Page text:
Two years ago, a student at the University of Michigan asked Berkshire Hathaway (NYSE: BRK-B ) Vice Chairman Charlie Munger to compare the 2008 financial crisis to the Great Depression. Munger, as usual, didn't mince words:
It's nowhere near as bad as it was in the '30s. This is hog heaven compared to the '30s. That was unbelievable. I lived in the 1930s. We didn't have this social safety net. You know what people did in the '30s? They moved into one another's houses. That's what families were for. It was just pain and trouble.
It's been obvious for a while that the past few years weren't as bad as the 1930s, but it struck home when the Treasury published this picture last week, comparing current job losses to the Great Depression and several other severe financial crises:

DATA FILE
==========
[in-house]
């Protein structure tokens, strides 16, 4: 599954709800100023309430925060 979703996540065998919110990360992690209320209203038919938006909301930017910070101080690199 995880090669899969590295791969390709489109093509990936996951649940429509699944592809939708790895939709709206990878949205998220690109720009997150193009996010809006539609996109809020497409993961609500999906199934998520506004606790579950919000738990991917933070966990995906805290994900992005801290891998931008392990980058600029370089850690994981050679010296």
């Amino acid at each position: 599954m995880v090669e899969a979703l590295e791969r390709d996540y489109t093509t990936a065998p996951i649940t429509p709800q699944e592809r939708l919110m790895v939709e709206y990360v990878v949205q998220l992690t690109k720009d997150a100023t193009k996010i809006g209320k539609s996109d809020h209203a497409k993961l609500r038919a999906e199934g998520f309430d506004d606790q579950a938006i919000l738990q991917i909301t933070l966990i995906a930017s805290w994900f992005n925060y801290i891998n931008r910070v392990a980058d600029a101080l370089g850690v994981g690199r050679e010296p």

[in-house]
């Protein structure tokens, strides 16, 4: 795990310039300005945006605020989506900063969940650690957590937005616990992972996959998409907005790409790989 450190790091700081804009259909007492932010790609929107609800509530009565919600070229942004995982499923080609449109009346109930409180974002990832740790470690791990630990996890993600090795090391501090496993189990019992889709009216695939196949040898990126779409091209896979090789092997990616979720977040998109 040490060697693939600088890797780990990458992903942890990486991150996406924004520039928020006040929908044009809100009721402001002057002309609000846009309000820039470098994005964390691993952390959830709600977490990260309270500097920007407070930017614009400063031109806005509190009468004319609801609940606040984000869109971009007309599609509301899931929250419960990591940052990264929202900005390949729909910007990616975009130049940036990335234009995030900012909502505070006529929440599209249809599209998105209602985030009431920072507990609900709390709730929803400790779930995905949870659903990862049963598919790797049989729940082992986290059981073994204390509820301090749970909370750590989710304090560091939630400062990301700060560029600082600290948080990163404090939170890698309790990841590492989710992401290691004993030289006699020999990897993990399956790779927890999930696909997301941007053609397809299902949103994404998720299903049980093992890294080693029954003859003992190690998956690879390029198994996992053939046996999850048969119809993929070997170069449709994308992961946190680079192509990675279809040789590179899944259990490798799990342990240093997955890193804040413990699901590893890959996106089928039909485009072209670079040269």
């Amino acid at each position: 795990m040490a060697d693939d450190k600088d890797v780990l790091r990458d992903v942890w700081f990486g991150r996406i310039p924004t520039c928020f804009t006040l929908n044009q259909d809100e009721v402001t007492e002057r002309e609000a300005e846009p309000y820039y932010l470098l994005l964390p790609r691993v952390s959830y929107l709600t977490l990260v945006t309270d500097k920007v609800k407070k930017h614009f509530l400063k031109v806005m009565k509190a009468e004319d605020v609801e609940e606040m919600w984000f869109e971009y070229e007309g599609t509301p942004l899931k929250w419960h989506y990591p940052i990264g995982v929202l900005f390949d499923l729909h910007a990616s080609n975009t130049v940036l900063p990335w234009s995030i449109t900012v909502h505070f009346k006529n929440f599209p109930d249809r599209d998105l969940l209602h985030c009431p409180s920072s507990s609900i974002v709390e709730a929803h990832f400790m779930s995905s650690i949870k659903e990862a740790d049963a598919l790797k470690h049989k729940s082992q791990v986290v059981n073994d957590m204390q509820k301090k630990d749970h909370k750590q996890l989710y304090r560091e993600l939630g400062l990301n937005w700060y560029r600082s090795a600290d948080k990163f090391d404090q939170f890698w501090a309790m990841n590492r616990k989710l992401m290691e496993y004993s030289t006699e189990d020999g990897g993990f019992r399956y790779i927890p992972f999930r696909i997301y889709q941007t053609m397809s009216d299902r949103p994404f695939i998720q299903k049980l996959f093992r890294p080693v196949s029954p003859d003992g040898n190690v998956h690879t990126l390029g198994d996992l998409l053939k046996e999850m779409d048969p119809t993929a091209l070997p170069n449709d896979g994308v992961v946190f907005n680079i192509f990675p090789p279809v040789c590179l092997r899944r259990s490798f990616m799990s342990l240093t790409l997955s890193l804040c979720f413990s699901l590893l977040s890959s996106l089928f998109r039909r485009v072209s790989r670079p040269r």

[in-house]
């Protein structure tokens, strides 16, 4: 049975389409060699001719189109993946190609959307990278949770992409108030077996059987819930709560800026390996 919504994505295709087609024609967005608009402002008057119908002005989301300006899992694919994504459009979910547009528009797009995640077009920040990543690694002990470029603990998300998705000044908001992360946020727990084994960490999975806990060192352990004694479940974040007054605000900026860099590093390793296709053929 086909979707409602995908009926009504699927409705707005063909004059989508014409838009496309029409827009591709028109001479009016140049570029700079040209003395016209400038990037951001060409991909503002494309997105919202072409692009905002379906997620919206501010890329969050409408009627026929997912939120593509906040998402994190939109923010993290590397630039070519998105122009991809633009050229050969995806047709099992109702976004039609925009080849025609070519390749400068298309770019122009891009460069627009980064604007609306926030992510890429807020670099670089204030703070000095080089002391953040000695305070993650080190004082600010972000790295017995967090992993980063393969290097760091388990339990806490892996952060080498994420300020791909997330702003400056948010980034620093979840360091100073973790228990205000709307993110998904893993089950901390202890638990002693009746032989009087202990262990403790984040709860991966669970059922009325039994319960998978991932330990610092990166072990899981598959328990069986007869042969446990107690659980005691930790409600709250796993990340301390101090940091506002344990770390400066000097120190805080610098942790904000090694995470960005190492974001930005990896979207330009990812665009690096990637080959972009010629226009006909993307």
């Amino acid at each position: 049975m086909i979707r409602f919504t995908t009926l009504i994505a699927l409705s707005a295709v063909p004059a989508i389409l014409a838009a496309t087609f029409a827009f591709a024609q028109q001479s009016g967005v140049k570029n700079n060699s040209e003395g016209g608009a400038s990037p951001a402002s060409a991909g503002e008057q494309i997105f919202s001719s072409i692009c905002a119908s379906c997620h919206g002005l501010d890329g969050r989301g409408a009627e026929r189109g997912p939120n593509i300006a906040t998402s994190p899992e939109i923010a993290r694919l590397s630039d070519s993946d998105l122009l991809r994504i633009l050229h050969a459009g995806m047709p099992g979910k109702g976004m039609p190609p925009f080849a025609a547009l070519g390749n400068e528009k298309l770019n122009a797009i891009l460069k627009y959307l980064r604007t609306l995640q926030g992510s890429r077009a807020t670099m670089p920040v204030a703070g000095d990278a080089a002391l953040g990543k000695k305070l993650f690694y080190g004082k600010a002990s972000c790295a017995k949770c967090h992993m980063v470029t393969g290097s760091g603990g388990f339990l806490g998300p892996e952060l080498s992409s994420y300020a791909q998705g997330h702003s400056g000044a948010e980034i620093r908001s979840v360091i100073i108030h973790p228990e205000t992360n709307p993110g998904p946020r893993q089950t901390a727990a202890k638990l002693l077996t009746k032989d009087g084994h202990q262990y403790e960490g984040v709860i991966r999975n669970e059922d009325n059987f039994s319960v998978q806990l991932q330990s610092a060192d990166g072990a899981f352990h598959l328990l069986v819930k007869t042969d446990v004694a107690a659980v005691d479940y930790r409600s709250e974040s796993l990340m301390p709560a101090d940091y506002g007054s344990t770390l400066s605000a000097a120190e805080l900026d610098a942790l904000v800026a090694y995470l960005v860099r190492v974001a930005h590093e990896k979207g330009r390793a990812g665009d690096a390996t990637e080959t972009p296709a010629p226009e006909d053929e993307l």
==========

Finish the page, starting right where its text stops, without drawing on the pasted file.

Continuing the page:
The Treasury, as you might imagine, chalks up the comparative difference to the government's response -- namely the TARP bank bailout program, the 2009 stimulus package, and the Federal Reserve's unprecedented amounts of quantitative easing (money printing). All of those policies were either ignored, or not done as vigorously, during previous crises. At the late economist Milton Friedman's 2002 birthday party, Fed Chairman Ben Bernanke quipped: "I would like to say to Milton: Regarding the Great Depression. You're right, we [the Fed] did it. We're very sorry. But thanks to you, we won't do it again." As far as many are concerned, Bernanke and the Fed didn't do it again. And it shows in this chart. Read more......